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- "The main potential vectors of VL include Phlebotomus orientalis, Phlebotomus martini, and Phlebotomus celiae (Hailu et al., 1995; Gebre-Michael and Lane, 1996). The transmission dynamics of VL in Ethiopia and neighboring East African countries is generally believed to be anthroponotic (Chappuis et al., 2007); however DNA of L. donovani complex has recently been detected in both wild and domestic animals (Bashaye et al., 2009) and in certain districts of Sudan, rodents are suspected to be reservoirs of the parasite (Chance et al., 1978; Le Blancq and Peters, 1986; Elnaiem et al., 2001). The Fig. 1. "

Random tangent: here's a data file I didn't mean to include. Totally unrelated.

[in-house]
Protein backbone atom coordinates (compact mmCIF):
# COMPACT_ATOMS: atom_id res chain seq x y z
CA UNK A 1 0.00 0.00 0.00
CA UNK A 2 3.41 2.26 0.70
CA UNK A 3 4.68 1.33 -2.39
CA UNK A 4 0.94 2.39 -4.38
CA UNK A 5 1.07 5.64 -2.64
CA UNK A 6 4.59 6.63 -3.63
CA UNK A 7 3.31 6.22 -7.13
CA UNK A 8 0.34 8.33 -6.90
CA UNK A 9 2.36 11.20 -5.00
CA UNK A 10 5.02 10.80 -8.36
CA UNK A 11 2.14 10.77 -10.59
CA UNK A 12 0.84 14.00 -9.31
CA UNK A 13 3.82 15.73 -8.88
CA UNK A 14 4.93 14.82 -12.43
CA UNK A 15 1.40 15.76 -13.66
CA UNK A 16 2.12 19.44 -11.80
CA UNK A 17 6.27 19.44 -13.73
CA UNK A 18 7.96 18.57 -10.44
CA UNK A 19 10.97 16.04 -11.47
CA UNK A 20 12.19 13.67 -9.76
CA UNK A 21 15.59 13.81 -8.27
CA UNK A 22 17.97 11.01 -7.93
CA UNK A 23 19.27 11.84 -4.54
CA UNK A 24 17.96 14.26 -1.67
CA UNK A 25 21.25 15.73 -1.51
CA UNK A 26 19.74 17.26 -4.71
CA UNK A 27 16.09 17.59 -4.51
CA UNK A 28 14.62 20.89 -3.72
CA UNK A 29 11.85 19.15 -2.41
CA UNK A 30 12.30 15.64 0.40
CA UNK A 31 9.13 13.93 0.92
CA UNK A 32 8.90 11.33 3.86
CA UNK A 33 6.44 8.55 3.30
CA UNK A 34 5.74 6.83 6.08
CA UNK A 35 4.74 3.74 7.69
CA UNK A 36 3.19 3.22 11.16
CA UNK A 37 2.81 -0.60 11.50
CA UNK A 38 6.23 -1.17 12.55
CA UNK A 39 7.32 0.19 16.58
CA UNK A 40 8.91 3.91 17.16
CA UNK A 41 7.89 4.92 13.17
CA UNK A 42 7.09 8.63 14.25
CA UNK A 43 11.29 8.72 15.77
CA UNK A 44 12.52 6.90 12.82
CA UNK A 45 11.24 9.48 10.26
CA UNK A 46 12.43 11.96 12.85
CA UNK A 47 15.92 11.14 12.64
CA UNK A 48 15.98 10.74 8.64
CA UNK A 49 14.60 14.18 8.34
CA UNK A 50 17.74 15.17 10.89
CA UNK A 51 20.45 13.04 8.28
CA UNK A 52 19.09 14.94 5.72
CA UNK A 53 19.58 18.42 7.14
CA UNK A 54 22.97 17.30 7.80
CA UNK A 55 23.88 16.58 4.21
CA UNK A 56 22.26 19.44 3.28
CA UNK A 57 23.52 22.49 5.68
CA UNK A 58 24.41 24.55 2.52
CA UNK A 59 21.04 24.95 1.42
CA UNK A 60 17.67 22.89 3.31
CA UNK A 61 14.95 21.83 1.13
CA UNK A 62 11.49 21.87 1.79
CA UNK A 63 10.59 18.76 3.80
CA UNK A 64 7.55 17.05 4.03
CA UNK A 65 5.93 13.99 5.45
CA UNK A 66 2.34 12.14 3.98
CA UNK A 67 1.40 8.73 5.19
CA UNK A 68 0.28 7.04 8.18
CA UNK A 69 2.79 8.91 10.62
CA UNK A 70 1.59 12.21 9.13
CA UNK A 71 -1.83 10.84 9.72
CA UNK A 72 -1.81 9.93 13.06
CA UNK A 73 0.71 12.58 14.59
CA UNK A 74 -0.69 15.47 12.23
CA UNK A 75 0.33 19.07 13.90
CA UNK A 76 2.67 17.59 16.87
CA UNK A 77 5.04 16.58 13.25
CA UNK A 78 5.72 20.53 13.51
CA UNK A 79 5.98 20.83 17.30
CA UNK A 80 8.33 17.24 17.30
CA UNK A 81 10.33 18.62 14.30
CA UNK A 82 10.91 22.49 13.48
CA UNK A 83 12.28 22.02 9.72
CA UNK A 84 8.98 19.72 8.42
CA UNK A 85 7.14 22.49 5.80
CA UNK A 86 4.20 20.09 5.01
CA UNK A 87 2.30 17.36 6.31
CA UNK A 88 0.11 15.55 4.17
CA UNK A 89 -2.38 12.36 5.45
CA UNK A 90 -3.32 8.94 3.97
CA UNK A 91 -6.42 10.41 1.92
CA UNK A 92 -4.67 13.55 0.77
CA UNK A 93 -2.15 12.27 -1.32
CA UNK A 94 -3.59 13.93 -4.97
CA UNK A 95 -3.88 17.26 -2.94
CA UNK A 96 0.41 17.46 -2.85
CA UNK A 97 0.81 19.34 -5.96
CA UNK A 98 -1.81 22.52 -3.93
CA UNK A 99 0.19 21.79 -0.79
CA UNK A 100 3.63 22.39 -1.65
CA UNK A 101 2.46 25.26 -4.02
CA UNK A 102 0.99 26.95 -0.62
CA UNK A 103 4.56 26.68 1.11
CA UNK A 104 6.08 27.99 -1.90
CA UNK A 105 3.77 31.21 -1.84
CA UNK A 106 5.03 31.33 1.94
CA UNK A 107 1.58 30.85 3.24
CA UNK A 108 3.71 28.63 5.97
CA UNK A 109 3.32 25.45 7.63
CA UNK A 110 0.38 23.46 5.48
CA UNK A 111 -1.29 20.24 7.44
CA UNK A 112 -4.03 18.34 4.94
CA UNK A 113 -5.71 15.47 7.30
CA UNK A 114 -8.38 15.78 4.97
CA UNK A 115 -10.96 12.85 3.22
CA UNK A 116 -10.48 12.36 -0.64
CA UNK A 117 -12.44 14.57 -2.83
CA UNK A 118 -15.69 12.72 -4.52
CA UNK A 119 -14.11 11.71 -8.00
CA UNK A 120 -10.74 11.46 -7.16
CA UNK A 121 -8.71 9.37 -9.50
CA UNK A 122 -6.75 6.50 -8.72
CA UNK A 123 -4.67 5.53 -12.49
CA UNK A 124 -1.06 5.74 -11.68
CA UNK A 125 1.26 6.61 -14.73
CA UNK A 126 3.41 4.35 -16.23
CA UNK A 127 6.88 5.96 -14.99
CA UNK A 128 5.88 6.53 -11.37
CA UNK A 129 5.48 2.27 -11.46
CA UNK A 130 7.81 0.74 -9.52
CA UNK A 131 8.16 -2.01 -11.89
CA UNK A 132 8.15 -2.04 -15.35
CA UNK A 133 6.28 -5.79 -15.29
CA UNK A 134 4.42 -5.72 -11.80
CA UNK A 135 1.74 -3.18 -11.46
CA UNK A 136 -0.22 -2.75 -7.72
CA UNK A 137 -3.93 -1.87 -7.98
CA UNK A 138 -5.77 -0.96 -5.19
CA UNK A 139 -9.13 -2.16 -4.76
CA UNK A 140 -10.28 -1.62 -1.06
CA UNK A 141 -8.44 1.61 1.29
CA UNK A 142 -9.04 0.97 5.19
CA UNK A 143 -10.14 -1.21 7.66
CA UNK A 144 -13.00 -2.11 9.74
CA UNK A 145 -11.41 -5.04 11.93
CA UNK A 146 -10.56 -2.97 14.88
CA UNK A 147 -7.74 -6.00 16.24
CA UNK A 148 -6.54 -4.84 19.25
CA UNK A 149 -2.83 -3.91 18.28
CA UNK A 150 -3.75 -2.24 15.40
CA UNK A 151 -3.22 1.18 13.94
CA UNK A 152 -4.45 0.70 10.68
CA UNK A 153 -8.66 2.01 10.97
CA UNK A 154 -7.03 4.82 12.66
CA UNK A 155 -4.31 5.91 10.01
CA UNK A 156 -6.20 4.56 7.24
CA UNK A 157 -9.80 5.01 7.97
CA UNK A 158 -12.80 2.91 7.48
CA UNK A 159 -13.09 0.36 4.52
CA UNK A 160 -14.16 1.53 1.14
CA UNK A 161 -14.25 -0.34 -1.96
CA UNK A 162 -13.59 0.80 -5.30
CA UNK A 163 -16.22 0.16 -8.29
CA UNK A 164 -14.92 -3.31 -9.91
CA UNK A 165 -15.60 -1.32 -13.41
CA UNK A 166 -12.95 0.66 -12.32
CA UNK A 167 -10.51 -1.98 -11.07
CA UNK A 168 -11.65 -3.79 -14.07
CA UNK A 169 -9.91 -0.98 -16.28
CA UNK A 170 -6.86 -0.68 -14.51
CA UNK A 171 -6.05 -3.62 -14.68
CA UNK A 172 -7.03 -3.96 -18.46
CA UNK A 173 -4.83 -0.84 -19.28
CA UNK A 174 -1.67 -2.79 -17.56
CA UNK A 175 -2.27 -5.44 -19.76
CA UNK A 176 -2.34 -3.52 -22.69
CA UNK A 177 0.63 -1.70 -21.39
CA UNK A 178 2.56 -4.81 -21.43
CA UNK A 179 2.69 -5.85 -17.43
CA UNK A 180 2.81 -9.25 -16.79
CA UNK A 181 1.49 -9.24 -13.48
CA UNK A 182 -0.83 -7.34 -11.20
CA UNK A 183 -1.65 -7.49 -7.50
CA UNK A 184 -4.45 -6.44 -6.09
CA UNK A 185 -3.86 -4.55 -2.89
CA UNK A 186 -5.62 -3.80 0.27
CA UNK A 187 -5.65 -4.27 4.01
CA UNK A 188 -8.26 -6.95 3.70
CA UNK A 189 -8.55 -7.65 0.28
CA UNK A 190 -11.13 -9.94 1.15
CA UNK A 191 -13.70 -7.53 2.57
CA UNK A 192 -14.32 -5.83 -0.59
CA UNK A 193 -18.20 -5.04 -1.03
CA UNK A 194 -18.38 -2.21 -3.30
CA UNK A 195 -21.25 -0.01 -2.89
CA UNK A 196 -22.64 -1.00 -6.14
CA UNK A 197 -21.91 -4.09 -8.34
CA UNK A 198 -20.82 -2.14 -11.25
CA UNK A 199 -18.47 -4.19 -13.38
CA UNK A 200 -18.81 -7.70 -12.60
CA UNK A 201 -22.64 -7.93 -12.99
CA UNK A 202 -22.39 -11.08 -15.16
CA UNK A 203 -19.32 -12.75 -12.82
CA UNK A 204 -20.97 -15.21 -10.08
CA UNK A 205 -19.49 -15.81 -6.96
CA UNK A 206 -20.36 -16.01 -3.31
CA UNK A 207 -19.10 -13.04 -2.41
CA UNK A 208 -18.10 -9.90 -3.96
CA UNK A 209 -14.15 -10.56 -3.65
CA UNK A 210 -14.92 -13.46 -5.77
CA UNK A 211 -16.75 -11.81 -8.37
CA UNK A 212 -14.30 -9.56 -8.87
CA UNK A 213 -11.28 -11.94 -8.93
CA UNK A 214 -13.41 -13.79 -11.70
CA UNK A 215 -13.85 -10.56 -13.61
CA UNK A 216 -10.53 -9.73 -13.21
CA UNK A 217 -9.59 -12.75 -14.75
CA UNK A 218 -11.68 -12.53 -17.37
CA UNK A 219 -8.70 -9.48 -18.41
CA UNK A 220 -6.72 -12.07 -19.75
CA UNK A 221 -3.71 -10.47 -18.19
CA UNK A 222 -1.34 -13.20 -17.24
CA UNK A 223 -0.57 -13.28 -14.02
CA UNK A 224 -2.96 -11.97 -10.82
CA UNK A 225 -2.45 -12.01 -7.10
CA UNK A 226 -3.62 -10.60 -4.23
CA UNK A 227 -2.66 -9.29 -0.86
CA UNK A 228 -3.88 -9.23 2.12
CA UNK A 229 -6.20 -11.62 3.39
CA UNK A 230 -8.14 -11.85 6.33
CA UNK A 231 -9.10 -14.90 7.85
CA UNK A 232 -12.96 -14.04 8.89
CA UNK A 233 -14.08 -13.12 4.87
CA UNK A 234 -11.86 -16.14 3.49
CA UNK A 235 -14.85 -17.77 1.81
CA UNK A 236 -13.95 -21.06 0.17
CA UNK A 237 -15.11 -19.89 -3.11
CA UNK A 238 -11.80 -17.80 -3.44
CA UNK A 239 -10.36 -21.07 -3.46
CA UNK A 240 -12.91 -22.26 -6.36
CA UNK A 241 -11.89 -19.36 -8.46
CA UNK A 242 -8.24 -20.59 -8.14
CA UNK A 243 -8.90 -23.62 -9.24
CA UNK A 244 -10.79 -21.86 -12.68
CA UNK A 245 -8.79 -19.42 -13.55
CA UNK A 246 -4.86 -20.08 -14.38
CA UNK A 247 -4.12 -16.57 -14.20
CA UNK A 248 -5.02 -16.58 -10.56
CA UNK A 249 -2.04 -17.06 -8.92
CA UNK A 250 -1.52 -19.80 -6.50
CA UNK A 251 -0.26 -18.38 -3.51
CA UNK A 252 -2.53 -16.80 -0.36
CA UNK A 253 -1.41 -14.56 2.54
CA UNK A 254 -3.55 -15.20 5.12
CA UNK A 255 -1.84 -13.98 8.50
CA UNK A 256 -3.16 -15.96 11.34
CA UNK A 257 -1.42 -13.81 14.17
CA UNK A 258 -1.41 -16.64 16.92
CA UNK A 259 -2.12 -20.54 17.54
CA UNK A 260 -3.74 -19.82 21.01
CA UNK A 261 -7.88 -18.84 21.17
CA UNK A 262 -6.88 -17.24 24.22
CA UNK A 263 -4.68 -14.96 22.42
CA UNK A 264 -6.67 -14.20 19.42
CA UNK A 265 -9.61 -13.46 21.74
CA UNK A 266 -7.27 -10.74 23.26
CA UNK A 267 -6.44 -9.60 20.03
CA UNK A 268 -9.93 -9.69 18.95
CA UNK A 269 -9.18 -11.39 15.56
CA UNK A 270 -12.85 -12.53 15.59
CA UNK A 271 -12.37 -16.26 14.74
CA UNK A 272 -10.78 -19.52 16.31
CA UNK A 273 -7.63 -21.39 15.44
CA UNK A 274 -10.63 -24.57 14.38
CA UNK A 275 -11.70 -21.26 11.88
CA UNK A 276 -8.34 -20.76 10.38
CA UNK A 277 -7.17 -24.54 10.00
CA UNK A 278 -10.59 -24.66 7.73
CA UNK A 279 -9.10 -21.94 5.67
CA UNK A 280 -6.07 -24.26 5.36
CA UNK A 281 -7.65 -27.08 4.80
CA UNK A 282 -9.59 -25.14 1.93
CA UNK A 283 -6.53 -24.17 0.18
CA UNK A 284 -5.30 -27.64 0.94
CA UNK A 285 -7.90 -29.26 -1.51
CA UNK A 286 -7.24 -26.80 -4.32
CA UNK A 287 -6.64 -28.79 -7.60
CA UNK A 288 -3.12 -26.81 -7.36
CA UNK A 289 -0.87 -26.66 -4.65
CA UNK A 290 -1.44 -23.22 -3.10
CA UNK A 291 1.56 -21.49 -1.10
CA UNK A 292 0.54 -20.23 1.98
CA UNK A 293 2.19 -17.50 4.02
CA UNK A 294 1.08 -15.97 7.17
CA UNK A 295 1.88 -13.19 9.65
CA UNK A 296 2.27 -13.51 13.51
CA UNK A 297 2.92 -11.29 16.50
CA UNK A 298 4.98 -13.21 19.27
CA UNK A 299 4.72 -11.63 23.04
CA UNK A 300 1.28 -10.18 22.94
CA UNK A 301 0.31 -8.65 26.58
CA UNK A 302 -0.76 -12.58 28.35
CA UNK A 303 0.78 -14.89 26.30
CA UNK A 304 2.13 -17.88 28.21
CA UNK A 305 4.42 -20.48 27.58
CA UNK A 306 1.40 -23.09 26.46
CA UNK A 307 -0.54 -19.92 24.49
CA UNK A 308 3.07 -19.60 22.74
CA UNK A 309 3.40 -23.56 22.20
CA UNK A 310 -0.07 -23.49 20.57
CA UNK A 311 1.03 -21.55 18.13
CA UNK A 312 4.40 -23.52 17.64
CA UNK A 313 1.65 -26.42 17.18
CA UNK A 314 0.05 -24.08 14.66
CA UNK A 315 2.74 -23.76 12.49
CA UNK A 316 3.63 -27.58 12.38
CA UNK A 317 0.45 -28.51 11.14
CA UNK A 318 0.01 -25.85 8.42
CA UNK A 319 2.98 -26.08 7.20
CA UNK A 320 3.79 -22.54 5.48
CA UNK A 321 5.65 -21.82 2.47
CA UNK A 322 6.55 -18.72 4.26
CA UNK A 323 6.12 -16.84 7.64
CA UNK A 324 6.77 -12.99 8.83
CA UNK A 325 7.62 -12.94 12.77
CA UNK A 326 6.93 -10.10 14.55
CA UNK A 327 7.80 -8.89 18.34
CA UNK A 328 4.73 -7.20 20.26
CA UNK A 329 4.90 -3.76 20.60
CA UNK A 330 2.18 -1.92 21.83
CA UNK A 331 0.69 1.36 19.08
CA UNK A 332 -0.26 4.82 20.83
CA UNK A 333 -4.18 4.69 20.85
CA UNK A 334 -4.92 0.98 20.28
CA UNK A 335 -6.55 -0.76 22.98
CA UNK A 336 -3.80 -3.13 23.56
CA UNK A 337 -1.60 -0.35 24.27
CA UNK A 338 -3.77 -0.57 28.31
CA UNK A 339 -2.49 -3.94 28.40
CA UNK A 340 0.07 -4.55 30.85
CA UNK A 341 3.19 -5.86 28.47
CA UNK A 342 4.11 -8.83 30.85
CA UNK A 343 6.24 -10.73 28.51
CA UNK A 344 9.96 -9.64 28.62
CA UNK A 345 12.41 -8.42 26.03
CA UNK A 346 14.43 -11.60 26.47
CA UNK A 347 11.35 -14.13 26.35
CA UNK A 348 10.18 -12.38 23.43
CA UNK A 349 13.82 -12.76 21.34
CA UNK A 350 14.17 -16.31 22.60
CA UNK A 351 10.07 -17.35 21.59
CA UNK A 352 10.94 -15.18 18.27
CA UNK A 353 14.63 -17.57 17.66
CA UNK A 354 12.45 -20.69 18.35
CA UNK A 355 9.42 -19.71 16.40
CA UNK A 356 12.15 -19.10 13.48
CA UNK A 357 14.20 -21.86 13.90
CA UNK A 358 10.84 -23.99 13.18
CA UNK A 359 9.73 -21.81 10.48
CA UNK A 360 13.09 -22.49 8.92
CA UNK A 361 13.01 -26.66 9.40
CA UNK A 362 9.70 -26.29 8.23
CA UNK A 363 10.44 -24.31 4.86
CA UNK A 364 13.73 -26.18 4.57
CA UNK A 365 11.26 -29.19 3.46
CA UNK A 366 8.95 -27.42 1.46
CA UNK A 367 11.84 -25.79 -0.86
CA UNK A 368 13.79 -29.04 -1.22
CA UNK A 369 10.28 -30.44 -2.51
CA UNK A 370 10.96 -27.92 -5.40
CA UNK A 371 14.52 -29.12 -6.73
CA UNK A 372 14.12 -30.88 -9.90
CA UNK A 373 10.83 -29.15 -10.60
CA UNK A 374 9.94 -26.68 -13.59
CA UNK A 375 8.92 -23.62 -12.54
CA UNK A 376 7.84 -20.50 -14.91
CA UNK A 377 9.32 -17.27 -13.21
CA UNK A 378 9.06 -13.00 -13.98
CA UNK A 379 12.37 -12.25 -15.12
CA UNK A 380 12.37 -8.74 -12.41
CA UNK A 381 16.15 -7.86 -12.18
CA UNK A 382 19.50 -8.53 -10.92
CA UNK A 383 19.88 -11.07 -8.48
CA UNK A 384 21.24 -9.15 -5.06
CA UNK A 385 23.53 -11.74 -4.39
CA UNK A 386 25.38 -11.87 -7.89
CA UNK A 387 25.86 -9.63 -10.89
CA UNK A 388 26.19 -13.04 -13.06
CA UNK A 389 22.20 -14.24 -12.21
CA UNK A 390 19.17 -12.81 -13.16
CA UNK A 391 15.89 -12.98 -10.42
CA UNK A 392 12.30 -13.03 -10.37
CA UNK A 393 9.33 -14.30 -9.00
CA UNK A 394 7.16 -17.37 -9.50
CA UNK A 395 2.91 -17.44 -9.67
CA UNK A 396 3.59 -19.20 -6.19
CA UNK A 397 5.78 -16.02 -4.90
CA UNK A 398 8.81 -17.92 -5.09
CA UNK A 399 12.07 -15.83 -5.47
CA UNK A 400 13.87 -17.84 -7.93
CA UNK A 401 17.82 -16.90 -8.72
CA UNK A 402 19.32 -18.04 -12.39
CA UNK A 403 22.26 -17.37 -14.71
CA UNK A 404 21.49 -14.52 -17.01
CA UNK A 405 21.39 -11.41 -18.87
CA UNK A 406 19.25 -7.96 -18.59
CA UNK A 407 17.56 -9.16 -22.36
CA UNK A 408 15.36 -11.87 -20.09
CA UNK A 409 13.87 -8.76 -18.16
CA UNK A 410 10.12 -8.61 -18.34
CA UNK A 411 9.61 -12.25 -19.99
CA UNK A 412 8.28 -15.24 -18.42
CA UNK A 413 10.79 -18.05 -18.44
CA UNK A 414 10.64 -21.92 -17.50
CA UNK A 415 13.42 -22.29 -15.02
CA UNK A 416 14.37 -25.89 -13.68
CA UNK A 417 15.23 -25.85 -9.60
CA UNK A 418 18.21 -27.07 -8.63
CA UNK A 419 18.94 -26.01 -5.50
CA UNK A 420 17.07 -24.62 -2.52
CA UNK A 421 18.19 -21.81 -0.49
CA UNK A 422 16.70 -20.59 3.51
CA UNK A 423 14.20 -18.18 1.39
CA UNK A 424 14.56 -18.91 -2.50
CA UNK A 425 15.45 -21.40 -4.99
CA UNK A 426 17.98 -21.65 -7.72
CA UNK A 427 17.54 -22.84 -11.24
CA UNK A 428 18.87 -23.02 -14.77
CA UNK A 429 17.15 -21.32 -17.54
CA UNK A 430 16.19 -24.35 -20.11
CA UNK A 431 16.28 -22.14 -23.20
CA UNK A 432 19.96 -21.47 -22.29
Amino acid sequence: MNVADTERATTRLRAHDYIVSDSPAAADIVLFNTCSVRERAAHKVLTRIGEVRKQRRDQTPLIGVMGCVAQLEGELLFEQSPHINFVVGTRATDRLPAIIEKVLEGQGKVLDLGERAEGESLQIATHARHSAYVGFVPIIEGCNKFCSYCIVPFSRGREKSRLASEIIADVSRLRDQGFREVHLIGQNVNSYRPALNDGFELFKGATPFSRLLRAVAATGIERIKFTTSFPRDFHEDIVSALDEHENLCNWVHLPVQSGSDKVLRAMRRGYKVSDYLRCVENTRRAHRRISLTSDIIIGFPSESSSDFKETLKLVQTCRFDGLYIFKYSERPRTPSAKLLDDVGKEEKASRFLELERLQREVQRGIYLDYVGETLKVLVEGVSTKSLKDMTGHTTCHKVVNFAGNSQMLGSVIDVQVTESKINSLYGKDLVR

ABSTRACT: Human visceral (VL, also known as Kala-azar) and cutaneous (CL) leishmaniasis are important infectious diseases affecting countries in East Africa that remain endemic in several regions of Ethiopia. The transmission and epidemiology of the disease is complicated due to the complex life cycle of the parasites and the involvement of various Leishmania spp., sand fly vectors and reservoir animals besides human hosts. Particularly in East Africa, the role of animals as reservoirs for human VL remains unclear. Isolation of Leishmania donovani parasites from naturally infected rodents has been reported in several endemic countries; however, the status of rodents as reservoirs in Ethiopia remains unclear. Here, we demonstrated natural Leishmania infections in rodents. Animals were trapped in 41 localities of endemic and non-endemic areas in eight geographical regions of Ethiopia and DNA was isolated from spleens of 586 rodents belonging to 21 genera and 38 species. Leishmania infection was evaluated by real-time PCR of kinetoplast (k)DNA and confirmed by sequencing of the PCR products. Subsequently, parasite species identification was confirmed by PCR and DNA sequencing of the 18S ribosomal RNA internal transcribed spacer one (ITS1) gene. Out of fifty (8.2%) rodent specimens positive for Leishmania kDNA-PCR and sequencing, 10 were subsequently identified by sequencing of the ITS1 showing that five belonged to the L. donovani complex and five to L. tropica. Forty nine kDNA-positive rodents were found in the endemic localities of southern and eastern Ethiopia while only one was identified from north-western Ethiopia. Moreover, all the ten ITS1-positive rodents were captured in areas where human leishmaniasis cases have been reported and potential sand fly vectors occur. Our findings suggest the eco-epidemiological importance of rodents in these foci of leishmaniasis and indicate that rodents are likely to play a role in the transmission of leishmaniasis in Ethiopia, possibly as reservoir hosts. Copyright © 2015. Published by Elsevier B.V.Acta Tropica 02/2015; 13. DOI:10.1016/j.actatropica.2015.02.006 · 2.52 Impact Factor